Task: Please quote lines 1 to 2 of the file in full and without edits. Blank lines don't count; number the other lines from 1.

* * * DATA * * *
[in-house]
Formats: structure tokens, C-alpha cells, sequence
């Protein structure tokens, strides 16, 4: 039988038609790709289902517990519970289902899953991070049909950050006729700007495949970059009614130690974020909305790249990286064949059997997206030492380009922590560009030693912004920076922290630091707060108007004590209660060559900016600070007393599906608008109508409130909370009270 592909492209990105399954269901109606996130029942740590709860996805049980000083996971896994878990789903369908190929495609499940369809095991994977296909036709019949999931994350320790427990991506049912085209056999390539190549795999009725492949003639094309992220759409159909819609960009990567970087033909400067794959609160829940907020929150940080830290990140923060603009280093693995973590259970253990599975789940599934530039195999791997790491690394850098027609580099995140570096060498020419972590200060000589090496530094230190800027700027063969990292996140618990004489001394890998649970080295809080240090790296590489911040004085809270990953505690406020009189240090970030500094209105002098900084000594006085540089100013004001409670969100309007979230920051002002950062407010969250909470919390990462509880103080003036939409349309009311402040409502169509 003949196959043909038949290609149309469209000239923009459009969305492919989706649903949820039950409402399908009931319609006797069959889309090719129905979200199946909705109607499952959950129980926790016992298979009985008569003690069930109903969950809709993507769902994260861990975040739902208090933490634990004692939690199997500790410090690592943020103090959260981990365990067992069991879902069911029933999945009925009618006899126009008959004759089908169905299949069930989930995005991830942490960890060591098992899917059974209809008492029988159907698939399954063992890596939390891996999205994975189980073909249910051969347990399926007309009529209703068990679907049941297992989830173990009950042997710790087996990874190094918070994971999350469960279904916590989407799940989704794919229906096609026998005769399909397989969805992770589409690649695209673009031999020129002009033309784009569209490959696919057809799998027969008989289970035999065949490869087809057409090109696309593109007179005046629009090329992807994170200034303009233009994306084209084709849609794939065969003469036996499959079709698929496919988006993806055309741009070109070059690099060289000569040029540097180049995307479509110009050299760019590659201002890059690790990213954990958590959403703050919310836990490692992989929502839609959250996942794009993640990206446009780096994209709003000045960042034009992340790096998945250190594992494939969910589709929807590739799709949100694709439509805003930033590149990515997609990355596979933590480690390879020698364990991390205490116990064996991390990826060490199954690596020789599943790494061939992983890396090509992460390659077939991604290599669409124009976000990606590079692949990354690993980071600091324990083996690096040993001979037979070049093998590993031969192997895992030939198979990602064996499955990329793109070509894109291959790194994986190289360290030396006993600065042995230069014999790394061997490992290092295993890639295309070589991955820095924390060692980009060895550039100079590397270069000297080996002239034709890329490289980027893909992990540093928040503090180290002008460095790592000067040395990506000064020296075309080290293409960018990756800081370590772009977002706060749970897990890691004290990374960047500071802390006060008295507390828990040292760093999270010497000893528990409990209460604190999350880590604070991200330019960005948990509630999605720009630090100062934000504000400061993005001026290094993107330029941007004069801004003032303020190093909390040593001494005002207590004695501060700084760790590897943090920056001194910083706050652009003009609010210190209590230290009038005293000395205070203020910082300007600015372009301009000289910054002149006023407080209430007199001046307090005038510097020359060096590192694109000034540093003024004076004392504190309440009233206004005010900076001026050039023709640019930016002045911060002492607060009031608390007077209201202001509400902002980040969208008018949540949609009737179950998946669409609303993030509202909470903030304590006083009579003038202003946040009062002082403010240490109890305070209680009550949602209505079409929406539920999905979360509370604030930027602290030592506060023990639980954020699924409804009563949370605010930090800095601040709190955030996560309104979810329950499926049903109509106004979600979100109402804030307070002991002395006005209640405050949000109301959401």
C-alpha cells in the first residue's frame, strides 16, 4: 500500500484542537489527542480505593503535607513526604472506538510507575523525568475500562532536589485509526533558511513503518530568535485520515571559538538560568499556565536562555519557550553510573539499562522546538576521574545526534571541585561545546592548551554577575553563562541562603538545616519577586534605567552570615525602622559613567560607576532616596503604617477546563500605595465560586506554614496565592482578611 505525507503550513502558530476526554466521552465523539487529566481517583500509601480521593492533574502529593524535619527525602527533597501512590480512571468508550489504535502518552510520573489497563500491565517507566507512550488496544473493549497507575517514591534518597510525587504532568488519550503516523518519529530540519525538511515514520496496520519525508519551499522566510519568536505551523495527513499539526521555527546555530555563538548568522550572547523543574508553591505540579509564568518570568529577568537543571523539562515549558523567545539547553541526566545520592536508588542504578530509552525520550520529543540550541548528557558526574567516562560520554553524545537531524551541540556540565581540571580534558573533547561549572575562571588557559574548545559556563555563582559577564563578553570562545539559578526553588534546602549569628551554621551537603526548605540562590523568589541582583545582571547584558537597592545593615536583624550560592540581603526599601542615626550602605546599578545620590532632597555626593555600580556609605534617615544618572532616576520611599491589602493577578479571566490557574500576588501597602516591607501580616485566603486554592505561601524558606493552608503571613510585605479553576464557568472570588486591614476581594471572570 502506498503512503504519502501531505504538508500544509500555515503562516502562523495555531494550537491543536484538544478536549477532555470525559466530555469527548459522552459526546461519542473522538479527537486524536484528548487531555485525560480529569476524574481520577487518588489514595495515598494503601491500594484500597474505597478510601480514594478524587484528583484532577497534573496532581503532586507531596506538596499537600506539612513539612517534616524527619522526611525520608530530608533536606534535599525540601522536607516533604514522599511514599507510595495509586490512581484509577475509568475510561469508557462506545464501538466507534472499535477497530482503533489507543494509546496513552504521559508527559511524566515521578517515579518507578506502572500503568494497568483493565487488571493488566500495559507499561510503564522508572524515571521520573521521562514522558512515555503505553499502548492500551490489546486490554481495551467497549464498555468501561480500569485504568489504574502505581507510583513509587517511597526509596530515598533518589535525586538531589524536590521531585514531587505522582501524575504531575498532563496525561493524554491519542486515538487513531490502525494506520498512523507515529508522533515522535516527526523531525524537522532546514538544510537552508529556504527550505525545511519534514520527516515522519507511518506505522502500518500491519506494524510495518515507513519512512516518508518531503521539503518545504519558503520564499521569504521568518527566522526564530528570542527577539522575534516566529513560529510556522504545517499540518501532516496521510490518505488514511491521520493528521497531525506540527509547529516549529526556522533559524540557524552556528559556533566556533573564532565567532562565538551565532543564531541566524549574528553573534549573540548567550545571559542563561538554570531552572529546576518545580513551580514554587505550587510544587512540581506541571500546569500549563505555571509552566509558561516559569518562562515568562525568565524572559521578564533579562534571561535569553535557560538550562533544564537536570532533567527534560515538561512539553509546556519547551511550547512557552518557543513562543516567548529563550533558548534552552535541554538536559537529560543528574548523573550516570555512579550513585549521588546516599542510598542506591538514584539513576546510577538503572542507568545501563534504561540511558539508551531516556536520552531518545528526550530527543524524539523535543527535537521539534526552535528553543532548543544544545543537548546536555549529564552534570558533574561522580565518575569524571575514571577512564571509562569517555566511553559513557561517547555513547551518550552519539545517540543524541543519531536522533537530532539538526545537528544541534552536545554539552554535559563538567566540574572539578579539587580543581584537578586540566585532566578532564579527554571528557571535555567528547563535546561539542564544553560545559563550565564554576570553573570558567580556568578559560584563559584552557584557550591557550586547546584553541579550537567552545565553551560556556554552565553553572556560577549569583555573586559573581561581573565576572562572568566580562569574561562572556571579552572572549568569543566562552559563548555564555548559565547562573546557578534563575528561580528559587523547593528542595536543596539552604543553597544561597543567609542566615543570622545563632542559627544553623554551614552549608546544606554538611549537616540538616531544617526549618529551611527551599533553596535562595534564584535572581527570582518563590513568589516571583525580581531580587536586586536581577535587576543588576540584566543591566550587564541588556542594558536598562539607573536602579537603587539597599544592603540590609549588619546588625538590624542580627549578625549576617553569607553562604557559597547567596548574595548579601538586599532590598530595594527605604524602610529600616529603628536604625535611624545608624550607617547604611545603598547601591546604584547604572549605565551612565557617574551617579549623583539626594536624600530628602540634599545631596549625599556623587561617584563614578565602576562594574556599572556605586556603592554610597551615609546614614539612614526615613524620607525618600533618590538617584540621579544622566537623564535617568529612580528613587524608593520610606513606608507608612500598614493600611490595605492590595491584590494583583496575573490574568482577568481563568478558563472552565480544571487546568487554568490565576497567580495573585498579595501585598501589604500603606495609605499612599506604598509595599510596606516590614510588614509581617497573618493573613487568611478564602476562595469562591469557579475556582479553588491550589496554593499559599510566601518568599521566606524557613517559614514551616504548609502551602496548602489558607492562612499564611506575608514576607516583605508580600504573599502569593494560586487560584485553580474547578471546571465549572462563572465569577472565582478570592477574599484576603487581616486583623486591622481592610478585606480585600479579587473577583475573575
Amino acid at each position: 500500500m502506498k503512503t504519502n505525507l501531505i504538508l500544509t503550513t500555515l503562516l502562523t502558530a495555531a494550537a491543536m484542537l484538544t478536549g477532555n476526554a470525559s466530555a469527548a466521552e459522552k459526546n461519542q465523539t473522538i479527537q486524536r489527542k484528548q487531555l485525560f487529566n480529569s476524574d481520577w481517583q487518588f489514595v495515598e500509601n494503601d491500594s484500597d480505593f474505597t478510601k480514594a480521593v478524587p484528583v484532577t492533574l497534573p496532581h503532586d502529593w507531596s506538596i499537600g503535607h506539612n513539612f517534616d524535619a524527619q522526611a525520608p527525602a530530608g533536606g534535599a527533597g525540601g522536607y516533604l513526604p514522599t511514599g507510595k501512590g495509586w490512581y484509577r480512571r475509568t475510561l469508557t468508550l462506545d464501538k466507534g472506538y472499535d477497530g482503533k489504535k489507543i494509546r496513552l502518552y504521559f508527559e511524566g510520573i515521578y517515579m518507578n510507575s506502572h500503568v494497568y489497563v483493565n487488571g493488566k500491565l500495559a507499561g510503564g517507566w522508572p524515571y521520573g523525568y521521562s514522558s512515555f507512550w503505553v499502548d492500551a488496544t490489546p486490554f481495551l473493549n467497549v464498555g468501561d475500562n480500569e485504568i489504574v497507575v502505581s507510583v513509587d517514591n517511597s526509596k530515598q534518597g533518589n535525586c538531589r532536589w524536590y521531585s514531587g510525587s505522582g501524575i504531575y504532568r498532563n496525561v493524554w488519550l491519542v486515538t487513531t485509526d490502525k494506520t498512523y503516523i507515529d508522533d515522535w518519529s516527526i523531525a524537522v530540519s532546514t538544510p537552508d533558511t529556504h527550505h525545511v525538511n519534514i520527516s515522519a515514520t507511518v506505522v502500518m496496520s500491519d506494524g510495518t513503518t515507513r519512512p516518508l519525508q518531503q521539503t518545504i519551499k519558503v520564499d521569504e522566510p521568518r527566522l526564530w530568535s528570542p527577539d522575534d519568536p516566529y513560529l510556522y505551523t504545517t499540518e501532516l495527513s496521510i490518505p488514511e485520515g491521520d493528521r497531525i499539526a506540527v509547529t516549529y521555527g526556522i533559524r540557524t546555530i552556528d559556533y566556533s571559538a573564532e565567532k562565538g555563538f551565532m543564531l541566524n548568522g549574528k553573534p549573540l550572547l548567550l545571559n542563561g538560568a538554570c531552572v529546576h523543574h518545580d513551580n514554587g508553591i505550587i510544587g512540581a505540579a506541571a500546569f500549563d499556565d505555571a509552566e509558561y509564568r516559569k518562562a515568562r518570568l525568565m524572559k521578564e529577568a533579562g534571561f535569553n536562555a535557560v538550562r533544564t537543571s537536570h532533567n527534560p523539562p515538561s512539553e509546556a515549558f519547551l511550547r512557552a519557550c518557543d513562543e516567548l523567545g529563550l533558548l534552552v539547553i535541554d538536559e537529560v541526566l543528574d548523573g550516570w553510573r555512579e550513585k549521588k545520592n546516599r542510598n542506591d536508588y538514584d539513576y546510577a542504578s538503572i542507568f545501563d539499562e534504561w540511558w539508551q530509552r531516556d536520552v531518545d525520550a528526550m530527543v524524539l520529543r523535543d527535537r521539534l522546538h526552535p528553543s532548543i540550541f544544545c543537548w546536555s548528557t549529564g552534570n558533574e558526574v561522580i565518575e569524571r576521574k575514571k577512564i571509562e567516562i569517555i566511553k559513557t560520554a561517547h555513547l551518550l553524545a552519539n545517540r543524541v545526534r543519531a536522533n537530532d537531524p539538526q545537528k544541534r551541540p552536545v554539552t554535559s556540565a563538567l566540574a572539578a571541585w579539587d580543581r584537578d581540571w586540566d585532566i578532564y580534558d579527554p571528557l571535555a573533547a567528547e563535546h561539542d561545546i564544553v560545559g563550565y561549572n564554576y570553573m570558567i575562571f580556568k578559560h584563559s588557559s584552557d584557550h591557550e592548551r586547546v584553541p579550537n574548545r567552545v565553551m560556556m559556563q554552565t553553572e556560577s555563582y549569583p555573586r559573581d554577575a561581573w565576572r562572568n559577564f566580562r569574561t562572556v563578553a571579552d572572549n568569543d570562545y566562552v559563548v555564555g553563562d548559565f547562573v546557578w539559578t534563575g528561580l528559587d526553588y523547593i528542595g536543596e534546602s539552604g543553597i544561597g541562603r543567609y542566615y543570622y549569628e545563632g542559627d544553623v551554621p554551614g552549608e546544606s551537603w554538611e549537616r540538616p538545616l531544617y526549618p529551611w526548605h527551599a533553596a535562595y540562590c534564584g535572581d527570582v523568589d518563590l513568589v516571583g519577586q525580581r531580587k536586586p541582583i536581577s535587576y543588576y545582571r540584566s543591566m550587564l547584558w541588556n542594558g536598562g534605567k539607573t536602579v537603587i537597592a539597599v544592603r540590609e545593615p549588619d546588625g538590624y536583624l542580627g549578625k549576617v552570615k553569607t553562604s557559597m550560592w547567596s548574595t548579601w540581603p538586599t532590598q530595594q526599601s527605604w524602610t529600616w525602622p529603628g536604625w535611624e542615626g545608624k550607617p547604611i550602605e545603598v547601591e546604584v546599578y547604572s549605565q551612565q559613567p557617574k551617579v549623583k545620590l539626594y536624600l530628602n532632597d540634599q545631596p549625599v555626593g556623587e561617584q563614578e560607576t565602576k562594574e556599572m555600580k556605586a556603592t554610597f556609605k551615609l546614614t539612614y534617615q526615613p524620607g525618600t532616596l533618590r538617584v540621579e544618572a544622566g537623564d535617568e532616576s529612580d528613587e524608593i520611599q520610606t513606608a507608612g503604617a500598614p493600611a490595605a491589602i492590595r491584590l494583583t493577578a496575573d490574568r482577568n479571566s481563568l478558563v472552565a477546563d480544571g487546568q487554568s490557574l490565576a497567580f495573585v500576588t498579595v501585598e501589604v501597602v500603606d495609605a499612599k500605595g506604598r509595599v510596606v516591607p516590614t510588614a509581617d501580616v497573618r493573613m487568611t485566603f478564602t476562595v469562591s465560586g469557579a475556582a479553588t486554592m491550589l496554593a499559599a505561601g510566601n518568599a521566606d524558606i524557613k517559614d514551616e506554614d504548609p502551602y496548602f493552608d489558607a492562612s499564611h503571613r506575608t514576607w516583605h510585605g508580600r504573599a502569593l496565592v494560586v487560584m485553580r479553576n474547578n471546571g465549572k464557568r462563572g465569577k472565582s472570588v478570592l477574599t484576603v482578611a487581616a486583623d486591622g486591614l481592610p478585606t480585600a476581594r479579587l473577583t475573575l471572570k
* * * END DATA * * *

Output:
[in-house]
Formats: structure tokens, C-alpha cells, sequence